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10    FLY MAGAZINE    April 1913

Pacific Slopes Mecca of Birdmen

WHILE the eastern fields are taking a vacation on account of the winter weather, there has been a general migration of birdmen to the warmer climes, and for the part month Sunset Aviation Field has been the center of much plain and spectacular flying, by both amateurs and professionals.

Harry Crawford, the young aviator who claims the honor of being the first to fly across San Francisco Bay and return without stopping, has been giving some original entertainments on every Sunday afternoon. On weekdays he has been busy instructing his three pupils, Fred Clevenger, from West Virginia; George Colan, from San Francisco, and Mr. Takasow.

The latter, Mr. Takasow, has become most proficient and has started out on an exhibition tour flying a modified Curtiss that he built under Mr. Crawford's direction, and which is an excellent piece of workmanship.

Aside from this, Crawford has found time to work on a biplane of his own design, and which he operates with a three-in-one control. It will be fitted with a 100-h. p. Hall-Scott motor, and is built to carry two passengers at a speed figured to be in the neighborhood of 90 m. p. h.

Robert Fowler, the coast-to-coast aviator, has located his big single-tractor biplane in one of the hangars and has been busily occupied in carrying passengers, many of whom were prominent leaders in the financial and social life of the bay cities. He has joined Crawford in the Sunday matinees, and together they have drawn a large crowd of spectators.

Sometimes Sutro or Christofferson flies over from the other side of the bay to join in the sport and is escorted part way home by their hospitable hosts.

This winter has proved very successful for Sunset Aviation Field and it is hoped that this spring will see it in a rank with the aerodromes of Long Island and Illinois.

Christofferson Active with Hydro-Aeroplane

SILAS CHRISTOFFERSON, the builder of the Christofferson Flying Boat, has added another use to those to which he puts his hydro-aeroplane and which promises to put the ferryboats out of business.

About four o-clock in the afternoon of February 16, Aviator Christofferson with Robert Fowler as a passenger, left the hangar at Harbor View and pointed the nose of their biplane towards Oakland. After a twenty-minute flight they glided across the estuary and over Peralta Park, then landed gracefully on Lake Merritt, coming to a stop on the west shore. After pulling the machine well up on the lawn they left their plane and took a waiting automobile, which whirled them away to the factory of the Hall-Scott Motor Car Company, where Mr. Christofferson's 120-h. p. Hall-Scott motor, that he will install in the new flying boat, was awaiting their inspection.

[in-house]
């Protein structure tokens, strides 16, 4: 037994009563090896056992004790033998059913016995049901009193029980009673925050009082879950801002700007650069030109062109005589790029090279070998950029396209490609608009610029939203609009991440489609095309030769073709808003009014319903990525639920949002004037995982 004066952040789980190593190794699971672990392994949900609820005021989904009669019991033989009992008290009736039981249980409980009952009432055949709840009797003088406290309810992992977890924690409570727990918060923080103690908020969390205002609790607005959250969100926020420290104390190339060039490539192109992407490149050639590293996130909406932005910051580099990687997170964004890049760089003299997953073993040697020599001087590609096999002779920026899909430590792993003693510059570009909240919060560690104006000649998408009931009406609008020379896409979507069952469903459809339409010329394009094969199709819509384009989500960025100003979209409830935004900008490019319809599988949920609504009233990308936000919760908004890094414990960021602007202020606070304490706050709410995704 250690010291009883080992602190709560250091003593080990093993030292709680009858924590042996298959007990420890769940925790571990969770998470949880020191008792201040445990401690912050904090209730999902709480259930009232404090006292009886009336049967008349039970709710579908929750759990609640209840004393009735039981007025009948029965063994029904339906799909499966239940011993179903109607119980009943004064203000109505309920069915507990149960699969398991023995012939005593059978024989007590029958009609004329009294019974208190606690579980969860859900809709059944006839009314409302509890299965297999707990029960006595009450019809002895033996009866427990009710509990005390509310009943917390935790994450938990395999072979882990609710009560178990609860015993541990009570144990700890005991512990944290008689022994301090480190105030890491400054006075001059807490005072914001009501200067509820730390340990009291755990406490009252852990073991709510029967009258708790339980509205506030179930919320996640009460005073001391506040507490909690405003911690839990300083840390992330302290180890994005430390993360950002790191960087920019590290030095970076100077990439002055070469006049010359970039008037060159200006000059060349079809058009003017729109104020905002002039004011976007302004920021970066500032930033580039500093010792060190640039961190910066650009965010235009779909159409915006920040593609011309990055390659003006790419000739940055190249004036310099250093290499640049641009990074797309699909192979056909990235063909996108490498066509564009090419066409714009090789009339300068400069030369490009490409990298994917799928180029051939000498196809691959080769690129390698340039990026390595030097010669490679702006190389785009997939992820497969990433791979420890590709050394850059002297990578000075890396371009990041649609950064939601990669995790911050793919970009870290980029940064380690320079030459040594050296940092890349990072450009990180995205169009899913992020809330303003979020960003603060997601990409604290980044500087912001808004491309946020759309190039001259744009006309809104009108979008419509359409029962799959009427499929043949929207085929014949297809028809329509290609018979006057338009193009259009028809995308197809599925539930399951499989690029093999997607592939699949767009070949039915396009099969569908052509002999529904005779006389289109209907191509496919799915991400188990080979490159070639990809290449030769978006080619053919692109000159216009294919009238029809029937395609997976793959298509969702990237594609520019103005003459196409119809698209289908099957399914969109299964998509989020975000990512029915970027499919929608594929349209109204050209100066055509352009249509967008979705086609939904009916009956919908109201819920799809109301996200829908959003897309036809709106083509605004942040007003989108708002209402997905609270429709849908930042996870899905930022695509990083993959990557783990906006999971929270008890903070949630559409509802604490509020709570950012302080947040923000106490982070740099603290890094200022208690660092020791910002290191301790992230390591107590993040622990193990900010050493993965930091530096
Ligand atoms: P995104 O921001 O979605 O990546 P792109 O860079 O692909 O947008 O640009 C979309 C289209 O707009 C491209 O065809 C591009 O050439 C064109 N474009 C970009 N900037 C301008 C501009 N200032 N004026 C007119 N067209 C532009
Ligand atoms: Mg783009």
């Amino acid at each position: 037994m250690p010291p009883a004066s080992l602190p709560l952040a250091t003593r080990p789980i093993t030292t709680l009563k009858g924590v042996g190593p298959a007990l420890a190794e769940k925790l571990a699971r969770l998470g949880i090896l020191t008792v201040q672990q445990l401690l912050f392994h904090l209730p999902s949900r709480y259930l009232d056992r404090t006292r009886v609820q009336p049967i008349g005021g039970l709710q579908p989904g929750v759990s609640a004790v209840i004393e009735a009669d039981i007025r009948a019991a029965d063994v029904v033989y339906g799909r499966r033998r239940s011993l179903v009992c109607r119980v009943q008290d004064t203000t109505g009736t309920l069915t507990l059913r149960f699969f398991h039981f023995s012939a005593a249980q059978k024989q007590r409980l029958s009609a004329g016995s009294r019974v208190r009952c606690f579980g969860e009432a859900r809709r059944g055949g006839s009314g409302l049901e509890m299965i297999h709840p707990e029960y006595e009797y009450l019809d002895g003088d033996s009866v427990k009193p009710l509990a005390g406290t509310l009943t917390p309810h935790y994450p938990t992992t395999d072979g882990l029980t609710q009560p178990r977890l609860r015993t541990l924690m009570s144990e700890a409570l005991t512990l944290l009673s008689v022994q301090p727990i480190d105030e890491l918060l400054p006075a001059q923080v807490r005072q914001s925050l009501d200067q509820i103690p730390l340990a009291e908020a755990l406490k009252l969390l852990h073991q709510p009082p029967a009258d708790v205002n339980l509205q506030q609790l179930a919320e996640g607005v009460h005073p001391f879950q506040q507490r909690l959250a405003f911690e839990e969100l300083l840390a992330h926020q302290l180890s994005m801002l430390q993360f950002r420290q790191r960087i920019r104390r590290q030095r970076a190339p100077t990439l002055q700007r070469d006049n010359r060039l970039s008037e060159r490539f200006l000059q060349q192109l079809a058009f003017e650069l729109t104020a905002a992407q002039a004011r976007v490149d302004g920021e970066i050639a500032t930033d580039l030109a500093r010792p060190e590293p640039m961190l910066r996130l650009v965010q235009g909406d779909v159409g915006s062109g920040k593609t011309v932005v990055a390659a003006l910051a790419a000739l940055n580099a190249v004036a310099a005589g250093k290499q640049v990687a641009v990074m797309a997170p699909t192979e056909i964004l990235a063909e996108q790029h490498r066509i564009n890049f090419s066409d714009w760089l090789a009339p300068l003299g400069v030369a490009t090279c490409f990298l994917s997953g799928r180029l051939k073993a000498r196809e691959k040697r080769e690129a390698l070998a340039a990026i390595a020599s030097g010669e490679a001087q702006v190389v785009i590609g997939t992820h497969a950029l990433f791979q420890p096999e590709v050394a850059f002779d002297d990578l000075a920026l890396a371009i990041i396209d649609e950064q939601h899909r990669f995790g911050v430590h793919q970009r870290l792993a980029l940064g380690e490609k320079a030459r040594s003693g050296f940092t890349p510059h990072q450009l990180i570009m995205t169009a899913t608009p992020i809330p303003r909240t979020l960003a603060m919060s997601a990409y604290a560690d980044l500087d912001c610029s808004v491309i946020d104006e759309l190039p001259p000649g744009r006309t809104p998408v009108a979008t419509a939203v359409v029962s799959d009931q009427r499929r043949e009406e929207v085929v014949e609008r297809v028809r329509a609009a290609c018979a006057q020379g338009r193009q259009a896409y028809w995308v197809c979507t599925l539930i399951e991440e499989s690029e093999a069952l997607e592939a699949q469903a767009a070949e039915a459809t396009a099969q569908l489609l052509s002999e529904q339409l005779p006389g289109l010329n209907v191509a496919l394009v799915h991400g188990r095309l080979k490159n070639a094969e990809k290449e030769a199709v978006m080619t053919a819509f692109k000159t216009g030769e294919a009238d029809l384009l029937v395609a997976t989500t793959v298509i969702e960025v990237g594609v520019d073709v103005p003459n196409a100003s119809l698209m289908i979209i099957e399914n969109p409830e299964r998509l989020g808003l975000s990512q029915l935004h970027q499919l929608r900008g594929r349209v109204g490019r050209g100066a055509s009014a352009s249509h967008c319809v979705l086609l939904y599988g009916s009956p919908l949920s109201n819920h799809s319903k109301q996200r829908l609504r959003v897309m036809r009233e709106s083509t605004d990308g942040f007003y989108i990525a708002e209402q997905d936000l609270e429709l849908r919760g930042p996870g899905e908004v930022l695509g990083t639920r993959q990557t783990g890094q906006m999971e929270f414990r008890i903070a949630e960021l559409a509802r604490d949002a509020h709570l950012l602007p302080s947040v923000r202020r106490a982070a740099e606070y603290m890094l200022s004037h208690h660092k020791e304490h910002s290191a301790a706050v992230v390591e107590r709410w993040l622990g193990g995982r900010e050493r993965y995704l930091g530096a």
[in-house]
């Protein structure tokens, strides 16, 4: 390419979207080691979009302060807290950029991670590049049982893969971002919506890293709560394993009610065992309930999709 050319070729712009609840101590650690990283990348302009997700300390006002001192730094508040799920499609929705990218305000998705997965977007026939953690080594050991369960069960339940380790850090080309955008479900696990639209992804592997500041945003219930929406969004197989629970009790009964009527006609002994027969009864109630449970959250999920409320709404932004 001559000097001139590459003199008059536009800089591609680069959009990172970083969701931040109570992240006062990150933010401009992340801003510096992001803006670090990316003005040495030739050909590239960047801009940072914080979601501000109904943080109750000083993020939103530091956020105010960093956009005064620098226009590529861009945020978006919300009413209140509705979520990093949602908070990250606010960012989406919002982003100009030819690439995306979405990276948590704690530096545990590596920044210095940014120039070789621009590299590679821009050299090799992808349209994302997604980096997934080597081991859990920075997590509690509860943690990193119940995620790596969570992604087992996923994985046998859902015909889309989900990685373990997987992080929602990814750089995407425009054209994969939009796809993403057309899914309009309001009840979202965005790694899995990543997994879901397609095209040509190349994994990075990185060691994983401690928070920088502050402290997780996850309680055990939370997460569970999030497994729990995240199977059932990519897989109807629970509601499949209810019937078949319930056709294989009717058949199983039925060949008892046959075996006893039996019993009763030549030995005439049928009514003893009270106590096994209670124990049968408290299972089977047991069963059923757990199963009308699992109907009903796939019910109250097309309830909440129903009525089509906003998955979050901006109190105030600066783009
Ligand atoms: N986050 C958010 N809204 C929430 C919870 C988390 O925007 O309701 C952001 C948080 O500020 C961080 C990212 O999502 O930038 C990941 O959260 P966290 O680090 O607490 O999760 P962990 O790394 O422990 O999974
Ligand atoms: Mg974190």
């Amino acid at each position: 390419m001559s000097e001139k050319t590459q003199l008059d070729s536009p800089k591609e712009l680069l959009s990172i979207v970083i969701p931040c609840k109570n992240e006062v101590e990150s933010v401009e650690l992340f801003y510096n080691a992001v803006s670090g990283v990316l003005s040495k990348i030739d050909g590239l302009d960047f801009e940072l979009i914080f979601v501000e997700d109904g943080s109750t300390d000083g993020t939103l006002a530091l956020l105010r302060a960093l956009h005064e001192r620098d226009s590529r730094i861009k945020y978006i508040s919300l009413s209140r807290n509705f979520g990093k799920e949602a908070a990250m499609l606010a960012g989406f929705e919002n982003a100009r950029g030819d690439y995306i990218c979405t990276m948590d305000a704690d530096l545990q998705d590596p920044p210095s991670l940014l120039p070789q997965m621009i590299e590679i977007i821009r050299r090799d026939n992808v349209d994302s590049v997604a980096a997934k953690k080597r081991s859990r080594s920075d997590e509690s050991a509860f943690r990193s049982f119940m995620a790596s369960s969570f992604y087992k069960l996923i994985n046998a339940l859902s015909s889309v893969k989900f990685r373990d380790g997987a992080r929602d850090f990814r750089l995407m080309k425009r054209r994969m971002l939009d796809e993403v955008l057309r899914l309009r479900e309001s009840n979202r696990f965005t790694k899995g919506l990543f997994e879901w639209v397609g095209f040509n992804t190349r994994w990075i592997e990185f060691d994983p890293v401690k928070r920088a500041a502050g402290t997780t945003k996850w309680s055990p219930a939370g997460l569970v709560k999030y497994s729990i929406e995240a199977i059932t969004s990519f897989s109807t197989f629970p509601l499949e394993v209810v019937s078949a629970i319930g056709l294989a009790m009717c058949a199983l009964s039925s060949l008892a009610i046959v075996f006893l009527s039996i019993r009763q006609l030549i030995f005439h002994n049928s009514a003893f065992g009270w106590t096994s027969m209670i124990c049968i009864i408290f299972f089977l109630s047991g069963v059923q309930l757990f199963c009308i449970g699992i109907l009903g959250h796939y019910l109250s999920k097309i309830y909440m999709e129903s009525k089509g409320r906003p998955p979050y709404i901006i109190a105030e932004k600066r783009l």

Returning to the lake at about six in the evening, Christofferson gave a short exhibition, circling around the lake a number of times, dipping and turning like some giant night-hawk in search of a suitable resting place. On account of the darkness Christofferson was unable to do much fancy flying, but nevertheless the people flocked to the shore from all directions and seemed to be more satisfied with the performance.

The next day, Sunday, Christofferson returned home alone, leaving Oakland at about three in the afternoon and making the return trip in less than twenty minutes. 

Sutro Welcomes Liner

WELCOMED at the entrance of the Golden Gate by Aviator Sutro in his hydro-aeroplane, the big liner "Tahiti" arrived from Australia at noon on February 20, and was piloted to an anchorage off Meiggs' wharf by the daring birdman. The exhibition given by both Sutro and Christofferson is a common sight to the crews and passengers of the coasters passing in and out of San Francisco Bay, but it was an advent to the 160 passengers on the New Zealand liner, and they cheered enthusiastically while Sutro dipped gracefully over and about the ship.

Clement Bayard Wins Suit

A verdict in favor of M. Clement Bayard has been given by the Compi├Ęgne Civil Tribunal in his suit against M. Coquerel, who was ordered to remove the barbed wire and spiked railings which separate his property from M. Bayard's dirigible sheds at La Motte-Breuil. M. Coquerel, who intends to appeal against the verdict, was also sentenced to pay for the repairs to the dirigible Dupuy-de-Lome, which was recently torn in striking against the railings. For every day during which the railings remain standing, M. Coquerel must pay $5, and at the end of the month M. Clement Bayard will have the right to tear them down himself.
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